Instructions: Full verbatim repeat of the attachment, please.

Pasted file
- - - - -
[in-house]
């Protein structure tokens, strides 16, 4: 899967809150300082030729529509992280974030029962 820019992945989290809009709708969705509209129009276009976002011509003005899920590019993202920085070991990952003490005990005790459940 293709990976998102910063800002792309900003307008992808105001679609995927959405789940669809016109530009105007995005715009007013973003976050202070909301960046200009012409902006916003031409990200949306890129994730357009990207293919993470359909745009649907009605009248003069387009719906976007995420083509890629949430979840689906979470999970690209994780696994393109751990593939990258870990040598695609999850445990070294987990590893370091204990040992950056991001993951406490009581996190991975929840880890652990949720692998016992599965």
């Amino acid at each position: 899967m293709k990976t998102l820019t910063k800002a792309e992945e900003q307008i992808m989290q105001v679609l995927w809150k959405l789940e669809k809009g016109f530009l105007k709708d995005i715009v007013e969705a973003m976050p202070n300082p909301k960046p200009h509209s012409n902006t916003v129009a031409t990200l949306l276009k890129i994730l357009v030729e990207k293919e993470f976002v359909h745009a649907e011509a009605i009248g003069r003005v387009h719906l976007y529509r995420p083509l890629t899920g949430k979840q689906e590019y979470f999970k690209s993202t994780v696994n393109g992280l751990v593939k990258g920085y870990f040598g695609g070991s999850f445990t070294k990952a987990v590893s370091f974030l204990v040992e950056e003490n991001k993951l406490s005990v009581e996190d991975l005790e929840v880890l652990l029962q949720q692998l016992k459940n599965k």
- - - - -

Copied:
[in-house]
């Protein structure tokens, strides 16, 4: 899967809150300082030729529509992280974030029962 820019992945989290809009709708969705509209129009276009976002011509003005899920590019993202920085070991990952003490005990005790459940 293709990976998102910063800002792309900003307008992808105001679609995927959405789940669809016109530009105007995005715009007013973003976050202070909301960046200009012409902006916003031409990200949306890129994730357009990207293919993470359909745009649907009605009248003069387009719906976007995420083509890629949430979840689906979470999970690209994780696994393109751990593939990258870990040598695609999850445990070294987990590893370091204990040992950056991001993951406490009581996190991975929840880890652990949720692998016992599965």
């Amino acid at each position: 899967m293709k990976t998102l820019t910063k800002a792309e992945e900003q307008i992808m989290q105001v679609l995927w809150k959405l789940e669809k809009g016109f530009l105007k709708d995005i715009v007013e969705a973003m976050p202070n300082p909301k960046p200009h509209s012409n902006t916003v129009a031409t990200l949306l276009k890129i994730l357009v030729e990207k293919e993470f976002v359909h745009a649907e011509a009605i009248g003069r003005v387009h719906l976007y529509r995420p083509l890629t899920g949430k979840q689906e590019y979470f999970k690209s993202t994780v696994n393109g992280l751990v593939k990258g920085y870990f040598g695609g070991s999850f445990t070294k990952a987990v590893s370091f974030l204990v040992e950056e003490n991001k993951l406490s005990v009581e996190d991975l005790e929840v880890l652990l029962q949720q692998l016992k459940n599965k």